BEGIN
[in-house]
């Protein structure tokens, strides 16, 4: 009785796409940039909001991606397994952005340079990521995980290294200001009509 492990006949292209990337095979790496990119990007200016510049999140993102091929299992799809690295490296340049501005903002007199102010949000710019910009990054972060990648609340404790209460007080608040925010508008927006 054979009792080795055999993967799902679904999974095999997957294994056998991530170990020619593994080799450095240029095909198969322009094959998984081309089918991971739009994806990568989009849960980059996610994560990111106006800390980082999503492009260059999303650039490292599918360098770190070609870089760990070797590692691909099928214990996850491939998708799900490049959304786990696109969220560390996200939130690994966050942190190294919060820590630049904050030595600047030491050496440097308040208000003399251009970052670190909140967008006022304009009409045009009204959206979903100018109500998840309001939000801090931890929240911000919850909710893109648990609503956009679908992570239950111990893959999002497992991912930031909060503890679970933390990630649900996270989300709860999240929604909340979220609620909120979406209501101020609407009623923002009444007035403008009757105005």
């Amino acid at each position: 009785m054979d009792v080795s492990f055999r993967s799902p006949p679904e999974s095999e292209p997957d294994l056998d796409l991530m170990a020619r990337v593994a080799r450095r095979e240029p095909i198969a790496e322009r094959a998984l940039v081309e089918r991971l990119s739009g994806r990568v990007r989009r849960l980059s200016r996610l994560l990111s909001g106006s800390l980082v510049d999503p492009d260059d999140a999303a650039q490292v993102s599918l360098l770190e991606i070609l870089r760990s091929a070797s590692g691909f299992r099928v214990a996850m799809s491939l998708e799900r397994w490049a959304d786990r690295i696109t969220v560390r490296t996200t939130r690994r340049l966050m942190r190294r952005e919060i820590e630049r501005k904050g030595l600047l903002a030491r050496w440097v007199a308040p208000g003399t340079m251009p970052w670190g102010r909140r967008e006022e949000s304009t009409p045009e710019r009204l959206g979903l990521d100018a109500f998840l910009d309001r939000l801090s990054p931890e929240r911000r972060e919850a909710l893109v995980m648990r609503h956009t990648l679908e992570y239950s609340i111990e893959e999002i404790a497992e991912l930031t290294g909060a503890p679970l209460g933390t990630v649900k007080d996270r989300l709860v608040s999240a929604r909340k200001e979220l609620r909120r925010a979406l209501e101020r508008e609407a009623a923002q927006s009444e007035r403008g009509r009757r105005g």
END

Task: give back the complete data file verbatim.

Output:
[in-house]
């Protein structure tokens, strides 16, 4: 009785796409940039909001991606397994952005340079990521995980290294200001009509 492990006949292209990337095979790496990119990007200016510049999140993102091929299992799809690295490296340049501005903002007199102010949000710019910009990054972060990648609340404790209460007080608040925010508008927006 054979009792080795055999993967799902679904999974095999997957294994056998991530170990020619593994080799450095240029095909198969322009094959998984081309089918991971739009994806990568989009849960980059996610994560990111106006800390980082999503492009260059999303650039490292599918360098770190070609870089760990070797590692691909099928214990996850491939998708799900490049959304786990696109969220560390996200939130690994966050942190190294919060820590630049904050030595600047030491050496440097308040208000003399251009970052670190909140967008006022304009009409045009009204959206979903100018109500998840309001939000801090931890929240911000919850909710893109648990609503956009679908992570239950111990893959999002497992991912930031909060503890679970933390990630649900996270989300709860999240929604909340979220609620909120979406209501101020609407009623923002009444007035403008009757105005």
């Amino acid at each position: 009785m054979d009792v080795s492990f055999r993967s799902p006949p679904e999974s095999e292209p997957d294994l056998d796409l991530m170990a020619r990337v593994a080799r450095r095979e240029p095909i198969a790496e322009r094959a998984l940039v081309e089918r991971l990119s739009g994806r990568v990007r989009r849960l980059s200016r996610l994560l990111s909001g106006s800390l980082v510049d999503p492009d260059d999140a999303a650039q490292v993102s599918l360098l770190e991606i070609l870089r760990s091929a070797s590692g691909f299992r099928v214990a996850m799809s491939l998708e799900r397994w490049a959304d786990r690295i696109t969220v560390r490296t996200t939130r690994r340049l966050m942190r190294r952005e919060i820590e630049r501005k904050g030595l600047l903002a030491r050496w440097v007199a308040p208000g003399t340079m251009p970052w670190g102010r909140r967008e006022e949000s304009t009409p045009e710019r009204l959206g979903l990521d100018a109500f998840l910009d309001r939000l801090s990054p931890e929240r911000r972060e919850a909710l893109v995980m648990r609503h956009t990648l679908e992570y239950s609340i111990e893959e999002i404790a497992e991912l930031t290294g909060a503890p679970l209460g933390t990630v649900k007080d996270r989300l709860v608040s999240a929604r909340k200001e979220l609620r909120r925010a979406l209501e101020r508008e609407a009623a923002q927006s009444e007035r403008g009509r009757r105005g």